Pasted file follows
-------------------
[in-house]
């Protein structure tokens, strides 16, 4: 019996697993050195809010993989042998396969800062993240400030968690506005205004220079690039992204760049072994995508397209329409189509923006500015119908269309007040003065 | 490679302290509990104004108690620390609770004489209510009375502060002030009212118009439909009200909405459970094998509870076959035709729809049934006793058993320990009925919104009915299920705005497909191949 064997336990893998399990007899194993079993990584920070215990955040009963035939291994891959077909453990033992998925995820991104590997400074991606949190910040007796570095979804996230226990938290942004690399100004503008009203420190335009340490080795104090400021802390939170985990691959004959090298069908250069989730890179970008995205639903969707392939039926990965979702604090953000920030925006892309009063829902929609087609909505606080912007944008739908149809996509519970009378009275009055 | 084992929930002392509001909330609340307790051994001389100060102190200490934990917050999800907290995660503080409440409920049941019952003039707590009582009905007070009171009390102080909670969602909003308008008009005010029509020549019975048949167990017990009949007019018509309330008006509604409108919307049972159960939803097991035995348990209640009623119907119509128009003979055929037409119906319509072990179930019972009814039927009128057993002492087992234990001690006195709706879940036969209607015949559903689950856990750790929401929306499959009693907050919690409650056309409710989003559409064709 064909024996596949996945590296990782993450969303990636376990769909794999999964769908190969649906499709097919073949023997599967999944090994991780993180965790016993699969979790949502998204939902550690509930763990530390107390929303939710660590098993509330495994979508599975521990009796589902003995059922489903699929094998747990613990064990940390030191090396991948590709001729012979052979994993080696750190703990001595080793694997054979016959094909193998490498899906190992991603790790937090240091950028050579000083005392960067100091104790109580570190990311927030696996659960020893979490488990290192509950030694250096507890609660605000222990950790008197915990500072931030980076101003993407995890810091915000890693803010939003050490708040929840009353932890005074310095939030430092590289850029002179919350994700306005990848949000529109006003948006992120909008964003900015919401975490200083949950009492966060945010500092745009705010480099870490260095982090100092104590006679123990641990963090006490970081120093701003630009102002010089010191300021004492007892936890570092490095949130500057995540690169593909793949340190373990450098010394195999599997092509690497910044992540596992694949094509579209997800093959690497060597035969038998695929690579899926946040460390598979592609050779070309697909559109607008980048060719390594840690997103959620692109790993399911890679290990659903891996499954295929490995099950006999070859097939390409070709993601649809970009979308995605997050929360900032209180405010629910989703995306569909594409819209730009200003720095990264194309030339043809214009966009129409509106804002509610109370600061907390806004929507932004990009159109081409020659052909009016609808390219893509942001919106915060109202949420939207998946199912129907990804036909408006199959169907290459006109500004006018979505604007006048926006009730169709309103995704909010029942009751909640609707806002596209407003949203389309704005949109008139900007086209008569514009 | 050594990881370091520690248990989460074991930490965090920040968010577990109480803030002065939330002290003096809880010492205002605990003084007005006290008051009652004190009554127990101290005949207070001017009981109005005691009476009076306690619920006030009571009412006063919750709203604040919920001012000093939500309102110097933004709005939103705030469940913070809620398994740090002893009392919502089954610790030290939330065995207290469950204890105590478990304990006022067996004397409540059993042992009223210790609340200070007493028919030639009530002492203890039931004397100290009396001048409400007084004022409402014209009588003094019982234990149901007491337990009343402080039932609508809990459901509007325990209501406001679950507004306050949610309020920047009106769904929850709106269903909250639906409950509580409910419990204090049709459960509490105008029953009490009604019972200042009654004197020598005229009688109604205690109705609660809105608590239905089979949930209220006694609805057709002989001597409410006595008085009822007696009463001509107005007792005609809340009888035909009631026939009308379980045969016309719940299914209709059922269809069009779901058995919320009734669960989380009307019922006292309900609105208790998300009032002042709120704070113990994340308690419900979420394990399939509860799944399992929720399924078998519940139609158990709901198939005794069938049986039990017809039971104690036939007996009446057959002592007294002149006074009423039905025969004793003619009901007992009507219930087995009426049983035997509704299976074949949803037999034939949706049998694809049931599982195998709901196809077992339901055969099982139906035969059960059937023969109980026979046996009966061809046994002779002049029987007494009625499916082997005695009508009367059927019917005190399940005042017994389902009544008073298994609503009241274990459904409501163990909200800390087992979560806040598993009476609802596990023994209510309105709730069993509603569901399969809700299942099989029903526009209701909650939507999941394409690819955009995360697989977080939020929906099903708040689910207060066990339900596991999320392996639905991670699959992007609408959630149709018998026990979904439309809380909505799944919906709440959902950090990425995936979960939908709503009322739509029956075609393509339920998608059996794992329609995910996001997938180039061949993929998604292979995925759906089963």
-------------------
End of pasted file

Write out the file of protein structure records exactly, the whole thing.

[in-house]
């Protein structure tokens, strides 16, 4: 019996697993050195809010993989042998396969800062993240400030968690506005205004220079690039992204760049072994995508397209329409189509923006500015119908269309007040003065 | 490679302290509990104004108690620390609770004489209510009375502060002030009212118009439909009200909405459970094998509870076959035709729809049934006793058993320990009925919104009915299920705005497909191949 064997336990893998399990007899194993079993990584920070215990955040009963035939291994891959077909453990033992998925995820991104590997400074991606949190910040007796570095979804996230226990938290942004690399100004503008009203420190335009340490080795104090400021802390939170985990691959004959090298069908250069989730890179970008995205639903969707392939039926990965979702604090953000920030925006892309009063829902929609087609909505606080912007944008739908149809996509519970009378009275009055 | 084992929930002392509001909330609340307790051994001389100060102190200490934990917050999800907290995660503080409440409920049941019952003039707590009582009905007070009171009390102080909670969602909003308008008009005010029509020549019975048949167990017990009949007019018509309330008006509604409108919307049972159960939803097991035995348990209640009623119907119509128009003979055929037409119906319509072990179930019972009814039927009128057993002492087992234990001690006195709706879940036969209607015949559903689950856990750790929401929306499959009693907050919690409650056309409710989003559409064709 064909024996596949996945590296990782993450969303990636376990769909794999999964769908190969649906499709097919073949023997599967999944090994991780993180965790016993699969979790949502998204939902550690509930763990530390107390929303939710660590098993509330495994979508599975521990009796589902003995059922489903699929094998747990613990064990940390030191090396991948590709001729012979052979994993080696750190703990001595080793694997054979016959094909193998490498899906190992991603790790937090240091950028050579000083005392960067100091104790109580570190990311927030696996659960020893979490488990290192509950030694250096507890609660605000222990950790008197915990500072931030980076101003993407995890810091915000890693803010939003050490708040929840009353932890005074310095939030430092590289850029002179919350994700306005990848949000529109006003948006992120909008964003900015919401975490200083949950009492966060945010500092745009705010480099870490260095982090100092104590006679123990641990963090006490970081120093701003630009102002010089010191300021004492007892936890570092490095949130500057995540690169593909793949340190373990450098010394195999599997092509690497910044992540596992694949094509579209997800093959690497060597035969038998695929690579899926946040460390598979592609050779070309697909559109607008980048060719390594840690997103959620692109790993399911890679290990659903891996499954295929490995099950006999070859097939390409070709993601649809970009979308995605997050929360900032209180405010629910989703995306569909594409819209730009200003720095990264194309030339043809214009966009129409509106804002509610109370600061907390806004929507932004990009159109081409020659052909009016609808390219893509942001919106915060109202949420939207998946199912129907990804036909408006199959169907290459006109500004006018979505604007006048926006009730169709309103995704909010029942009751909640609707806002596209407003949203389309704005949109008139900007086209008569514009 | 050594990881370091520690248990989460074991930490965090920040968010577990109480803030002065939330002290003096809880010492205002605990003084007005006290008051009652004190009554127990101290005949207070001017009981109005005691009476009076306690619920006030009571009412006063919750709203604040919920001012000093939500309102110097933004709005939103705030469940913070809620398994740090002893009392919502089954610790030290939330065995207290469950204890105590478990304990006022067996004397409540059993042992009223210790609340200070007493028919030639009530002492203890039931004397100290009396001048409400007084004022409402014209009588003094019982234990149901007491337990009343402080039932609508809990459901509007325990209501406001679950507004306050949610309020920047009106769904929850709106269903909250639906409950509580409910419990204090049709459960509490105008029953009490009604019972200042009654004197020598005229009688109604205690109705609660809105608590239905089979949930209220006694609805057709002989001597409410006595008085009822007696009463001509107005007792005609809340009888035909009631026939009308379980045969016309719940299914209709059922269809069009779901058995919320009734669960989380009307019922006292309900609105208790998300009032002042709120704070113990994340308690419900979420394990399939509860799944399992929720399924078998519940139609158990709901198939005794069938049986039990017809039971104690036939007996009446057959002592007294002149006074009423039905025969004793003619009901007992009507219930087995009426049983035997509704299976074949949803037999034939949706049998694809049931599982195998709901196809077992339901055969099982139906035969059960059937023969109980026979046996009966061809046994002779002049029987007494009625499916082997005695009508009367059927019917005190399940005042017994389902009544008073298994609503009241274990459904409501163990909200800390087992979560806040598993009476609802596990023994209510309105709730069993509603569901399969809700299942099989029903526009209701909650939507999941394409690819955009995360697989977080939020929906099903708040689910207060066990339900596991999320392996639905991670699959992007609408959630149709018998026990979904439309809380909505799944919906709440959902950090990425995936979960939908709503009322739509029956075609393509339920998608059996794992329609995910996001997938180039061949993929998604292979995925759906089963």